void foo() {
   System.out.println("E.foo");
 }
}

package p3;

public class F extends p1.E
{
  { foo(); }
  void foo() {
    System.out.println("F.foo");
  }
}

To make this is a little clearer, here's a table view of the structure:

p1   p2   p3  
A    
  B  
  C  
    D
E    
    F

When you run it you get:

F.foo
C.foo
C.foo
F.foo
F.foo
F.foo

Not only is this not compliant with the spec, it just plain makes no sense.

Friday, 04 November 2011 08:32:31 (W. Europe Standard Time, UTC+01:00)  #    Comments [0]
Java Method Overriding Is FUBAR Part 3 of ∞

For another example of weird JDK 7 behavior, start with the code from part 2 and make B.foo final.

When you run that you get:

C.foo
B.foo

So now C.foo suddenly doesn't override B.foo. This also violates the spec, because when a method that would have been overridden is marked final the verifier should fail to load the class. This shows that the verifier and vtable layout code have different ideas about method overriding semantics.

Friday, 04 November 2011 07:33:47 (W. Europe Standard Time, UTC+01:00)  #    Comments [0]
Java Method Overriding Is FUBAR Part 2 of ∞

In part 1 of this series I argued that the spec is broken, now I'll show the first example where the reference implementation does not implement the spec.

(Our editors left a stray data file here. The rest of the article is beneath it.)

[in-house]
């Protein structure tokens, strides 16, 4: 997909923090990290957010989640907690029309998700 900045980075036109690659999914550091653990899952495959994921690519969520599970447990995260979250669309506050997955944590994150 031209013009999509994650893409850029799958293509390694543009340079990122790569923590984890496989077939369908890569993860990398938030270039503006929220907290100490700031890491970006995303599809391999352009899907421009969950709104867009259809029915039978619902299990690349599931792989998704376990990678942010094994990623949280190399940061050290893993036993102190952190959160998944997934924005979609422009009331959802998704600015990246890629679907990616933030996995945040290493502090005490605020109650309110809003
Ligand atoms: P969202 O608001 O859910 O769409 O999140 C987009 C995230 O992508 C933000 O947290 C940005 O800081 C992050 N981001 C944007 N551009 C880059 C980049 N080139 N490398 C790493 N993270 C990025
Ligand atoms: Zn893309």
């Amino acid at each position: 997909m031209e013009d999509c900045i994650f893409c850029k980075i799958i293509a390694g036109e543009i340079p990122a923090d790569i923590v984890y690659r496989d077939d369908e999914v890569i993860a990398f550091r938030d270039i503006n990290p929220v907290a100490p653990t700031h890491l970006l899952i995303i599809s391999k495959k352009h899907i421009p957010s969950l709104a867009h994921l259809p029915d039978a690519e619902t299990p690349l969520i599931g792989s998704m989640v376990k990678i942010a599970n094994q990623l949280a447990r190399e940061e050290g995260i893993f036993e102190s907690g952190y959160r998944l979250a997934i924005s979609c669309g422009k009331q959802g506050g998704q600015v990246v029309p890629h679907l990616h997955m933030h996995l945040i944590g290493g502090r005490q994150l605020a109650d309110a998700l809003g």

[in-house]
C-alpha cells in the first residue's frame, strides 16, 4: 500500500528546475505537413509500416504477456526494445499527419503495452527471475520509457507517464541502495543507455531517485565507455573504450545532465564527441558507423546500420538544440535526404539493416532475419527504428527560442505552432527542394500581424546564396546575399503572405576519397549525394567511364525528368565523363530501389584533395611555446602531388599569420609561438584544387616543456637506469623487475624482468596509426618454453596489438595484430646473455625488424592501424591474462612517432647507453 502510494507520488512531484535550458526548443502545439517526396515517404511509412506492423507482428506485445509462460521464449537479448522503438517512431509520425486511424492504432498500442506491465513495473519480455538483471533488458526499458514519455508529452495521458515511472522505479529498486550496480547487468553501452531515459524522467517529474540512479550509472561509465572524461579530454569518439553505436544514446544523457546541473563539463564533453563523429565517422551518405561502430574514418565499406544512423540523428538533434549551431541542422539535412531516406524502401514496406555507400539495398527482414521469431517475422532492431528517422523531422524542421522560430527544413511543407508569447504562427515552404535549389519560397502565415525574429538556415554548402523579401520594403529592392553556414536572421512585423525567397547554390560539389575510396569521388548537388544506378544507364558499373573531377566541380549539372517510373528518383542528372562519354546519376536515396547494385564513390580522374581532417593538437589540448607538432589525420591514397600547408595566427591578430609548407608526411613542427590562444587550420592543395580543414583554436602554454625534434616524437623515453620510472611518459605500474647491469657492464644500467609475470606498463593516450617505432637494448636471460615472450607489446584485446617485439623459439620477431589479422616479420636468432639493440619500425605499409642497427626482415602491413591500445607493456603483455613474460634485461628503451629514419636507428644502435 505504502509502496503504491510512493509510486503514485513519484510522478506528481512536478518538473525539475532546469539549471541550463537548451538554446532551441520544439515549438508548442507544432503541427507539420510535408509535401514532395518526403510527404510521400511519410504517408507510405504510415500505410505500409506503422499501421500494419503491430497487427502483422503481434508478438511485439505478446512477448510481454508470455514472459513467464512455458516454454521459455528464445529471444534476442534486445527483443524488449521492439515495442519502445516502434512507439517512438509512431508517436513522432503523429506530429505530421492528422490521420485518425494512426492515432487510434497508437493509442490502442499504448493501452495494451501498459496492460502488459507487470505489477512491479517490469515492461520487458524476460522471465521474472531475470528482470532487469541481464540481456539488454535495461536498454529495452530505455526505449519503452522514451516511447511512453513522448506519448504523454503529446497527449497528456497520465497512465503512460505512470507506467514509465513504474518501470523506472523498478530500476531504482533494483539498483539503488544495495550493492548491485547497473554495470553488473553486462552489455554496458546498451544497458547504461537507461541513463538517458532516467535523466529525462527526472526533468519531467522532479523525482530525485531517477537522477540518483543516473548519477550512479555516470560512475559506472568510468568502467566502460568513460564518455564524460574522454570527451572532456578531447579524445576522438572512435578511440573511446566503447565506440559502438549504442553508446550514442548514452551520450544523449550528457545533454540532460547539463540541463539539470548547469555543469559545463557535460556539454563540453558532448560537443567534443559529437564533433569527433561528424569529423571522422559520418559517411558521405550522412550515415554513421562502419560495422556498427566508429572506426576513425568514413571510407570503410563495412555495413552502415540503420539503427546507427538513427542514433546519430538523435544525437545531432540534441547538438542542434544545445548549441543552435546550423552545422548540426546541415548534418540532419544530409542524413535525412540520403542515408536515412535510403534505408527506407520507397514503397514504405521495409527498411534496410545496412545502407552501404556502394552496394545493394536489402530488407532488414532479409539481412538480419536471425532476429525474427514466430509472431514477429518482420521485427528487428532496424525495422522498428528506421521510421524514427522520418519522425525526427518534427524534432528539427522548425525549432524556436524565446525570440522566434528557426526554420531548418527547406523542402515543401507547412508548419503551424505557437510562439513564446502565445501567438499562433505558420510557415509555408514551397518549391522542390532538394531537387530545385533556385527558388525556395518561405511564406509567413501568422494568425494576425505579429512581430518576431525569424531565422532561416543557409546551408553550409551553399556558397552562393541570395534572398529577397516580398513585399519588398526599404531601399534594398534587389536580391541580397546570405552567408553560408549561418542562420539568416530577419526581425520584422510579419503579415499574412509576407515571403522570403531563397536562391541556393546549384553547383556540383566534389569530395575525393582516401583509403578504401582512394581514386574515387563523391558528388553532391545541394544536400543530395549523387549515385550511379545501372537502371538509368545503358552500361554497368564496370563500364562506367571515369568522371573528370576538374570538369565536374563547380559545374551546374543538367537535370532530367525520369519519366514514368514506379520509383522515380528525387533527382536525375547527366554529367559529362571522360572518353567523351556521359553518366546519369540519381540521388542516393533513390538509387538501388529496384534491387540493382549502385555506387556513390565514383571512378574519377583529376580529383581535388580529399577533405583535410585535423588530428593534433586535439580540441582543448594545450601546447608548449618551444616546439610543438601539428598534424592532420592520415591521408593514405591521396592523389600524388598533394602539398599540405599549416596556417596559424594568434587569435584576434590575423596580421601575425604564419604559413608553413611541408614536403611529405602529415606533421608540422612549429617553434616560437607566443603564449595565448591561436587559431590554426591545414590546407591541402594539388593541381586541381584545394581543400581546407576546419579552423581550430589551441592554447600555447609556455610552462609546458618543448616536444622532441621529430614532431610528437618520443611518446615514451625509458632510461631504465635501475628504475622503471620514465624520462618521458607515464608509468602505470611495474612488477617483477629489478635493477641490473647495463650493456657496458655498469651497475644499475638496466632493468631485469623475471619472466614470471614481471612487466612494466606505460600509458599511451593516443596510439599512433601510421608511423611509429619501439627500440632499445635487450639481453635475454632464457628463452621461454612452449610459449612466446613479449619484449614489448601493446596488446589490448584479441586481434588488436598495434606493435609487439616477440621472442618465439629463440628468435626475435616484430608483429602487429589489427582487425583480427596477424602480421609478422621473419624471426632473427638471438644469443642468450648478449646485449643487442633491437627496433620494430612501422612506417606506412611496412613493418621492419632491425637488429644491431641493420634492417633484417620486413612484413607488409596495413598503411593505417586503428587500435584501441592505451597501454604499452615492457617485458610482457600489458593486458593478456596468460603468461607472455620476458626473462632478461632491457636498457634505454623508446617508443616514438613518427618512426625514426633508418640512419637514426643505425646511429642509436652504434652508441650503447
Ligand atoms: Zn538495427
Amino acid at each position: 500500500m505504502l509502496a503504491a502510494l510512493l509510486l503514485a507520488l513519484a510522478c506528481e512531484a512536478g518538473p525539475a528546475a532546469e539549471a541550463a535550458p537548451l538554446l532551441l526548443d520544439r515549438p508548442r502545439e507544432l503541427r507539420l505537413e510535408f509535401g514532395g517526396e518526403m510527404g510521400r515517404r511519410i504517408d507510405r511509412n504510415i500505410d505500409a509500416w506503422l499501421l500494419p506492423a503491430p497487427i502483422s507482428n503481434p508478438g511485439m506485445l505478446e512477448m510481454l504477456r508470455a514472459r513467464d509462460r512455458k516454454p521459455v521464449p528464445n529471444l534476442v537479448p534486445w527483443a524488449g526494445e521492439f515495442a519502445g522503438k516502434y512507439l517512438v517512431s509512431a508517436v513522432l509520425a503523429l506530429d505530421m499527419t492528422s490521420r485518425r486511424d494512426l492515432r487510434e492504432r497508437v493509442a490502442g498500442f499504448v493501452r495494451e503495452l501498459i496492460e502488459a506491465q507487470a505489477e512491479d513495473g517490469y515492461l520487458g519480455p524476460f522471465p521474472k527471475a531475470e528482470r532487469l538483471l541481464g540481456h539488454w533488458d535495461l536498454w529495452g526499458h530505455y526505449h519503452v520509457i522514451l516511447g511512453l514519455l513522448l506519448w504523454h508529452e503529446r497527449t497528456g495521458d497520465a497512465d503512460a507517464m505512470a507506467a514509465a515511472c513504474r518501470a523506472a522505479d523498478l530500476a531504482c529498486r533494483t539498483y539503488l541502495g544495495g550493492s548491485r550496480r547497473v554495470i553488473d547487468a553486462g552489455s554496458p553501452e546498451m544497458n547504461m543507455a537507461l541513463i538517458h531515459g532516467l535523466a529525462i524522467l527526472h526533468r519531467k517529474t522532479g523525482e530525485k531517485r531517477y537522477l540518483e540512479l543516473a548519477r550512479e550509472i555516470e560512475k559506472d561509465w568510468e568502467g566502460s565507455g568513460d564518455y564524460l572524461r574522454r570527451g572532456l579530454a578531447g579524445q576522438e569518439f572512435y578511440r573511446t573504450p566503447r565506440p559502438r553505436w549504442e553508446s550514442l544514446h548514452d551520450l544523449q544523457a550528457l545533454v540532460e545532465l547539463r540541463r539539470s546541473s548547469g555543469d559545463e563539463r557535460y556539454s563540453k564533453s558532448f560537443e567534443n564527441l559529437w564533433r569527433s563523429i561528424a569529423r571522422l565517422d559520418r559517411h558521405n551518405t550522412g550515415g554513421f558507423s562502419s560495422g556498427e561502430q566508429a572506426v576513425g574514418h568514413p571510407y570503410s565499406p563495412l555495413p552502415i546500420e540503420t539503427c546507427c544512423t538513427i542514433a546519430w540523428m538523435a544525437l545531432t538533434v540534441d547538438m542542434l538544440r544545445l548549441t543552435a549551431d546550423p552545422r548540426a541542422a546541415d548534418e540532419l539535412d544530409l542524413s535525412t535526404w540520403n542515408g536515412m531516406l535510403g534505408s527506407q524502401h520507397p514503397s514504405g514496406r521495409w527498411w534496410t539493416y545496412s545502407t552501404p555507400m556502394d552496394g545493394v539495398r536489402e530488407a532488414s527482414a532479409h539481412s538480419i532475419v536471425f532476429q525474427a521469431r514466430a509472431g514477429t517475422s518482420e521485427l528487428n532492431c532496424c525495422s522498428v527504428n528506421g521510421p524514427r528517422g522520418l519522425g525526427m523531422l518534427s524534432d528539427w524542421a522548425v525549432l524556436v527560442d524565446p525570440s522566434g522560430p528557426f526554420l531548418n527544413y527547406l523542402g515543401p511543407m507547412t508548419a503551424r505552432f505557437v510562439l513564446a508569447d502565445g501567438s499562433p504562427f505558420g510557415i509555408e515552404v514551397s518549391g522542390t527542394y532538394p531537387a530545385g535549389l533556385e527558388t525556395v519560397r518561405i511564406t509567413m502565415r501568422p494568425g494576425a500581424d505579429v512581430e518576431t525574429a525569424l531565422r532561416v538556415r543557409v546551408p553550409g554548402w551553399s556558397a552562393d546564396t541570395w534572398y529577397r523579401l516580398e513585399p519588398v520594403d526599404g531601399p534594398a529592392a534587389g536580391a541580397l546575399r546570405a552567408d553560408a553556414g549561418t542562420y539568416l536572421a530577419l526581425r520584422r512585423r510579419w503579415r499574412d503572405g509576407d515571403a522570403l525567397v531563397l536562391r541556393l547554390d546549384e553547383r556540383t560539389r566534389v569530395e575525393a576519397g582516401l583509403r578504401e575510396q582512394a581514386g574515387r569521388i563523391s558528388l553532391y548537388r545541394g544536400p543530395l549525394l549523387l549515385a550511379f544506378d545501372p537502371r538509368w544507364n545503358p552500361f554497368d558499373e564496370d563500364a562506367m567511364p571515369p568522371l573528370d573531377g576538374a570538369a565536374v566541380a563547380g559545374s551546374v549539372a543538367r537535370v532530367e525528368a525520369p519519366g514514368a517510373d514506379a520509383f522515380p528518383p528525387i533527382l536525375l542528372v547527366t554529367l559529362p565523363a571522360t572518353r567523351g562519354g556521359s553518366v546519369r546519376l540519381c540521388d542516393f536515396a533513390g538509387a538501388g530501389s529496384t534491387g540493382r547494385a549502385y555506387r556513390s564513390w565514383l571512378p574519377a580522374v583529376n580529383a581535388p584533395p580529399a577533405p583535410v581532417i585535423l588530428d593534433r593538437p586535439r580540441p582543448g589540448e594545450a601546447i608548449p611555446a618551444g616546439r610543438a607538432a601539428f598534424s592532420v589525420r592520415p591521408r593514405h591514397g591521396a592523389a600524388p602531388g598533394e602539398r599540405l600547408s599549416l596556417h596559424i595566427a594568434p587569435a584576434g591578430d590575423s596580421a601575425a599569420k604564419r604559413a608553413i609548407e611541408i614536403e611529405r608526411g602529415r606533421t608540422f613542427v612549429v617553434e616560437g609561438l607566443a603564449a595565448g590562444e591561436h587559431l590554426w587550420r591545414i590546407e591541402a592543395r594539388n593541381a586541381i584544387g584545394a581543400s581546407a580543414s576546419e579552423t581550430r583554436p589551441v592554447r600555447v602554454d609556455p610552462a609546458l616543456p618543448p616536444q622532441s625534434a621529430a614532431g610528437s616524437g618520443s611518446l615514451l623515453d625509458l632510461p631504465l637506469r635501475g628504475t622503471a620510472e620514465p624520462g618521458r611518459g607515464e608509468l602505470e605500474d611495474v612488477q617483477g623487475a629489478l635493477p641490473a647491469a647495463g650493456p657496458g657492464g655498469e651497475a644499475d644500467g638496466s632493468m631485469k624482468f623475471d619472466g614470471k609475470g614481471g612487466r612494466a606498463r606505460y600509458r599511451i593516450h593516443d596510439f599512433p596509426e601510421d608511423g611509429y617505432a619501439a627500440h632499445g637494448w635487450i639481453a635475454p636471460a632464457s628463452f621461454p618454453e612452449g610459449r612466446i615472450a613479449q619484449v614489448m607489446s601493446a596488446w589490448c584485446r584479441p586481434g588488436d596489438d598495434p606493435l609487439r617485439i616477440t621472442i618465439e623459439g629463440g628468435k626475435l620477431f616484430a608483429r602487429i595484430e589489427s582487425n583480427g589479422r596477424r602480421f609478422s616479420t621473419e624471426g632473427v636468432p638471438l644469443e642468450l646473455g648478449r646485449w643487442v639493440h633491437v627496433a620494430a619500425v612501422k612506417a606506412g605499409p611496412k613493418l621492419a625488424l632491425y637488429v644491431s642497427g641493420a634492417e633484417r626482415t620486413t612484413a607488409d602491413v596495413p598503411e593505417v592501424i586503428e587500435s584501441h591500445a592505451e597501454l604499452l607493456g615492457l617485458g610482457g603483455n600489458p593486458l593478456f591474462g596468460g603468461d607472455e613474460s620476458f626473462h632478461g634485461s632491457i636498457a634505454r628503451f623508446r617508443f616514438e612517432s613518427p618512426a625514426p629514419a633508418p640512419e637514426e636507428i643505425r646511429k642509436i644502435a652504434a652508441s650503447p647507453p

package p1;

public class A
{
  { foo(); }
  public void foo() {
    System.out.println("A.foo");
  }
  public static void main(String[] args) {
    new p3.C();
  }
}

package p2;

public class B extends p1.A
{
  { foo(); }
  void foo() {
    System.out.println("B.foo");
  }
}

package p3;

public class C extends p2.B
{
  void foo() {
    System.out.println("C.foo");
  }
}

(If you want to compile this with javac you'll need to first compile it with a version of A that does not have a public foo method and then change A and just recompile A.)

Now the question is does C.foo override B.foo? According to the spec it does not, but when you compile this with javac from JDK 7 (because the class file version needs to be 51 to get the new behavior) and run it you get:

C.foo
C.foo

So C.foo overrides both A.foo and B.foo.

Friday, 04 November 2011 07:27:31 (W. Europe Standard Time, UTC+01:00)  #    Comments [0]
Java Method Overriding Is FUBAR Part 1 of ∞

The Java Virtual Machine Specification Java SE 7 Edition finally has a section about method overriding (5.4.5). Unfortunately, it does not document the behavior of the Java 7 reference implementation, nor the Java 6 behavior. It also turns out to be a bad design.

Suppose you have a third party widget framework that has a class:

package org.example;

public class Widget
{
}

And your application has a subclass of Widget:

package fubar.tech;

public class MyWidget extends org.example.Widget
{
  void frob() { ... }
}